I'm hot and dirty and annoyed. It still feels like spiders are running through my hair even though I smashed my head on enough floor joists while under the house that I don't think any could have survived.
I took the phone line filter to my operating room (garage) for a bit of in depth surgery. I persuaded it to open with my No. 3 engineers hammer. It explodes into pieces which I pick up and examine. There, on one of the tiny little gold connectors, is an even tinier bit of green corrosion.
So thanks for nothing current phone service provider, we're changing back to Telstra, and we'll never be back. Hopefully Telstra has forgotten we said the same thing to them a few years ago.
I swear these are factual events. Names have only been omitted to protect the guilty and save me facing slander charges. Maybe I don't need to write alternative fiction or horror stories. I should just write a diary, it would amount to the same thing.
He fiddles around for a bit. It’s fixed, he reckons, and drives away saying he'll ring me from down the street to check the line. I feel a strong urge to make him leave his wallet with me so he has to come back. He rings up and the phone line’s still crap. Amazingly he actually comes back but still won’t look at the dangling box. Not even a little side-long glance. He comes inside the house instead and pulls apart the phone line.
'Yep, I've fixed it this time.'
Bugger me the main phone does work, but now the extension has shit itself. That's the one that runs the Internet connection. The Internet connection that was still working before he started fucking with the line. The same line that I really need for research my articles and make submissions. I ask him if he’s going to have a look and he says:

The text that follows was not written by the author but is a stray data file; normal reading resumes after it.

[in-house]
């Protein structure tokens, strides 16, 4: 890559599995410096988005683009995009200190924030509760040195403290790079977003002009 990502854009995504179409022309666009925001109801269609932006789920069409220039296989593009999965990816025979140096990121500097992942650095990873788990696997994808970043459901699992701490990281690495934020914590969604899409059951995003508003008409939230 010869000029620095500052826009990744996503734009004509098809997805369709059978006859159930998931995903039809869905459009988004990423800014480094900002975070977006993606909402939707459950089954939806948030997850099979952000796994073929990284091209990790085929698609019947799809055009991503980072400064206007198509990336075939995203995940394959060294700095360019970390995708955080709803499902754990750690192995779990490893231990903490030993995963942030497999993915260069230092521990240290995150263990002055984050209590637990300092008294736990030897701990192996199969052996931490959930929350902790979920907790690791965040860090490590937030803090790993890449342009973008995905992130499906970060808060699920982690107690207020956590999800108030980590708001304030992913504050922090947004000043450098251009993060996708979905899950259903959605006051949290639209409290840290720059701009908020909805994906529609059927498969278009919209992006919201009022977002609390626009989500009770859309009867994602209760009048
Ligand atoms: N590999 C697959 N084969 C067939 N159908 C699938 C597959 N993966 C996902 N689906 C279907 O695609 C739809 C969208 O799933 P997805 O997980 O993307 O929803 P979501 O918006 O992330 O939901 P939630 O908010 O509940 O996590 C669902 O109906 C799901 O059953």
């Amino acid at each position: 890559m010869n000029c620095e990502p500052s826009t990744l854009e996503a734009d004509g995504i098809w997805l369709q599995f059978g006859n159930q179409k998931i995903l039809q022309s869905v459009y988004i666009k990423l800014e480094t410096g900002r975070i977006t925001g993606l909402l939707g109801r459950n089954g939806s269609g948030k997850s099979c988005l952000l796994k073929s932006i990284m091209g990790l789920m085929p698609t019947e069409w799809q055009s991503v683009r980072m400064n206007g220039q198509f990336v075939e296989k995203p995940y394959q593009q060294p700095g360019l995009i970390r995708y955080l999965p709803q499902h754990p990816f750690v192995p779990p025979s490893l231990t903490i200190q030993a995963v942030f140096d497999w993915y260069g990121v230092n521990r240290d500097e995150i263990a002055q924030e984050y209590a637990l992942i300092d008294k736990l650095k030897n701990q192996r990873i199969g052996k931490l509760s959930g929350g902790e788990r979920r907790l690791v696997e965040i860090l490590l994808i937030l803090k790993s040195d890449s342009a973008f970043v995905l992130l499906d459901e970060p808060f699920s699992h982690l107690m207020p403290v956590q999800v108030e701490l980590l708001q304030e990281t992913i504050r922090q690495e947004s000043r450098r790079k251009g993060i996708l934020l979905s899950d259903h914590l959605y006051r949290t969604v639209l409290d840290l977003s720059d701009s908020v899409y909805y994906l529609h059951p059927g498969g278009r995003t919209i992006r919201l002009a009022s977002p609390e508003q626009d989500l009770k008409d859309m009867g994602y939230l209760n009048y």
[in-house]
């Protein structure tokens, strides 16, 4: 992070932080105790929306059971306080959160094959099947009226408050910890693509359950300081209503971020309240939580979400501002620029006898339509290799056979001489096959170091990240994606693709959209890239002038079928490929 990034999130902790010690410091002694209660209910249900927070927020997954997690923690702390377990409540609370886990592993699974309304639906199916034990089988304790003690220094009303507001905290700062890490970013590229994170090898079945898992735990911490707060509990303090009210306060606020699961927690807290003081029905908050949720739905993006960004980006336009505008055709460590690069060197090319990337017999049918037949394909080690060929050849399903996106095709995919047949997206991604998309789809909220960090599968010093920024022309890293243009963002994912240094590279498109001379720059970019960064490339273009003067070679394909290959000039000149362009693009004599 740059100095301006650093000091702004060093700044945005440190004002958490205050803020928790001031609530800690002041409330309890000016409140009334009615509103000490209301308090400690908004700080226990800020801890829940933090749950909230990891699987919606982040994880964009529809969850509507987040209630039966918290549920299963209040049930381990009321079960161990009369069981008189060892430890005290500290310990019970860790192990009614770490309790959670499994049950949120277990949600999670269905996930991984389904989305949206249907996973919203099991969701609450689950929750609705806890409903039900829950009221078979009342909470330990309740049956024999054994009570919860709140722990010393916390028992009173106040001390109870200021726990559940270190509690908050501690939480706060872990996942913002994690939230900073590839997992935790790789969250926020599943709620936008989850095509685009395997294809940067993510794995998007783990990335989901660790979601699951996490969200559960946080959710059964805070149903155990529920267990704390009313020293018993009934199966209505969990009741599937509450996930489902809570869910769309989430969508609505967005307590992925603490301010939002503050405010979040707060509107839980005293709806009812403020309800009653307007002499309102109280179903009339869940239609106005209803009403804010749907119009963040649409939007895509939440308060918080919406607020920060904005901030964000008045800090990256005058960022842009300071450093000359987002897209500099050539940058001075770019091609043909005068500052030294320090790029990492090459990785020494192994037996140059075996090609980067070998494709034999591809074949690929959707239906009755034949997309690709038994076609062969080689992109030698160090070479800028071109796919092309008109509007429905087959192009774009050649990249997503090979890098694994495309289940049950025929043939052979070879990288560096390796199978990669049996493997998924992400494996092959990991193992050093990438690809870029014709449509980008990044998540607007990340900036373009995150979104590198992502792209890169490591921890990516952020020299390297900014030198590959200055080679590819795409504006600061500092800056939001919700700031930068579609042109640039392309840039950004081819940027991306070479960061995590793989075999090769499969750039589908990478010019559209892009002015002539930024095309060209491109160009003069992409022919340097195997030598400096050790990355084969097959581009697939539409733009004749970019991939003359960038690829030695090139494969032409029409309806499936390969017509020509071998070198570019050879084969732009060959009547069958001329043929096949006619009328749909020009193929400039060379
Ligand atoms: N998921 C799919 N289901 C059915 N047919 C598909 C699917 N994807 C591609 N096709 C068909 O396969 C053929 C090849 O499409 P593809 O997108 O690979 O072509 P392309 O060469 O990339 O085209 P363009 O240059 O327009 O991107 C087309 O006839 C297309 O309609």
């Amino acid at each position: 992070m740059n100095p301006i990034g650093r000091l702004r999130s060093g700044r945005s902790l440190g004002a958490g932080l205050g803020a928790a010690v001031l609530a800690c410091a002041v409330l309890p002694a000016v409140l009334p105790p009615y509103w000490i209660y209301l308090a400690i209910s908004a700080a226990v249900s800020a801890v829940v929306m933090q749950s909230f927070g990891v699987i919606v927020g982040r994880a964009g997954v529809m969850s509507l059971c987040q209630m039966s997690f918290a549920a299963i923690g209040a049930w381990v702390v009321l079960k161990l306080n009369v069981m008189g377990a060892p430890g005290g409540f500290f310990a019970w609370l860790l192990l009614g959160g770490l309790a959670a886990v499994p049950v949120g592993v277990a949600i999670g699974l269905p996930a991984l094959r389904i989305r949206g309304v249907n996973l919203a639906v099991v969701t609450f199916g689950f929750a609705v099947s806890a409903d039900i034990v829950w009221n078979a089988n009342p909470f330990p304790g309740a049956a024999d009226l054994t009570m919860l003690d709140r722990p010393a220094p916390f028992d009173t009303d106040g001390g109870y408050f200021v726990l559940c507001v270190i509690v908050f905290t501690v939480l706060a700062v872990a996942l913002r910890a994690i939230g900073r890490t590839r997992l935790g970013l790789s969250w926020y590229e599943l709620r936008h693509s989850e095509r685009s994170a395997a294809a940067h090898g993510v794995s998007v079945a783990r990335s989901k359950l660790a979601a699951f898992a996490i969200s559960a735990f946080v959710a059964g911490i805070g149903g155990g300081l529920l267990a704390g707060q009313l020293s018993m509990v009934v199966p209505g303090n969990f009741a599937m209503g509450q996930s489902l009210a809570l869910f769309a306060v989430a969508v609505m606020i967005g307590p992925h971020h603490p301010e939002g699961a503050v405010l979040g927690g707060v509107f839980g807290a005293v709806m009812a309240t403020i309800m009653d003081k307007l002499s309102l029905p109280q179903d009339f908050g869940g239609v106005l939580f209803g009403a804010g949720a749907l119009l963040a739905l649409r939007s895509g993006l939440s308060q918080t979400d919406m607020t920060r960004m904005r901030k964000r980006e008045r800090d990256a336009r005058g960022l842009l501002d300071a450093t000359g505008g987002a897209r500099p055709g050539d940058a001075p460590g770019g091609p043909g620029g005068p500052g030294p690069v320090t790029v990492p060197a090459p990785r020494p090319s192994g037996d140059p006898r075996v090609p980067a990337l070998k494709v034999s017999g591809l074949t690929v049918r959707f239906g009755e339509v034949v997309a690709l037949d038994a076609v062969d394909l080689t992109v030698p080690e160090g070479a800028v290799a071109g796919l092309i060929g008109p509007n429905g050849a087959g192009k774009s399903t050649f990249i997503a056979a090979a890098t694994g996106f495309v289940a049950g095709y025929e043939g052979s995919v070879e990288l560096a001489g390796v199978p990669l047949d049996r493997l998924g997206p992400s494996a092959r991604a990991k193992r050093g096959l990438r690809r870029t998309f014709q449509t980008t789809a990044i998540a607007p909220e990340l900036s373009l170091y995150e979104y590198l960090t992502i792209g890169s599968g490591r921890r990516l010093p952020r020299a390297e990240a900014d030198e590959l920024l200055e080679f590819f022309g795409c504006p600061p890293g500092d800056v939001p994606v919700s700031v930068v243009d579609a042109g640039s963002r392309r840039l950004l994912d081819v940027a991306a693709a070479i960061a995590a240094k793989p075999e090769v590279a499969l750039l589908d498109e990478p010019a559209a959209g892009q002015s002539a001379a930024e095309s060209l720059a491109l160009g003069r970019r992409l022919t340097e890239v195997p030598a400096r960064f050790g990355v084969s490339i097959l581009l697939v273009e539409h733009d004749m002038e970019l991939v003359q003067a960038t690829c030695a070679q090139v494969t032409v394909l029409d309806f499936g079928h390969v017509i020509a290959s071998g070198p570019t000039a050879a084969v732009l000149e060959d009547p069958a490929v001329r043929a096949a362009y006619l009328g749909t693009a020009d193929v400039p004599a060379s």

Never rings back.
I ring again and this time I'm on hold for 24 minutes. I get some Indian dude. It’s cliche city for God's’ sake. The line's really bad and I can’t understand what the hell he's saying, there's no way I'm hanging up and trying again. I manage to convey the message that I've already reported the fault, and I just want to talk to the same guy. He wants to go through the whole procedure again.
I am very close to screaming. Seriously.
Finally he says someone will come and take a look...in 5 days...they'll turn up whenever they want. And no, they can’t call first, you’ll be on a priority list. At the friggin bottom most likely.
Days later, Sparky No. 2 turns up out of the blue and does a quote for the A/C's. (Do they really rely on people just staying at home waiting for them to turn up?) He can have them in at the end of the week. Nice. Pretty expensive, but we check his price against some companies on the web and it looks close. We ring back to confirm our order.
“OK. When? Can you give me a day and a time? PLEASE.”
“Well..maybe Wednesday, sometime, maybe.”
I get on the net, somehow it's still working, and have a look at the stock market. It’s crashing. We lose $17,000.
Immediately my crafty plan encountered a problem. We couldn't get another air conditioner fitted as the meter board was way out of date, (1960's), and couldn't handle any extra load. Strictly speaking we shouldn’t be using the existing lounge room A/C and the stove at the same time or we could trip the power.
Meter board goes in. (Imagine wavy lines as I gloss over the problems of getting approval from the landlord and getting the Sparky to quote then actually turn up to do the job. They have forgotten about quoting for the new A/C's. They have forgotten to bring a genset to run the fridges. They turn up without calling to see if anyone is home.)
“Duh...the boss didn't say nuffink about that.”
“It’s only the whole and entire reason for getting the new board in.”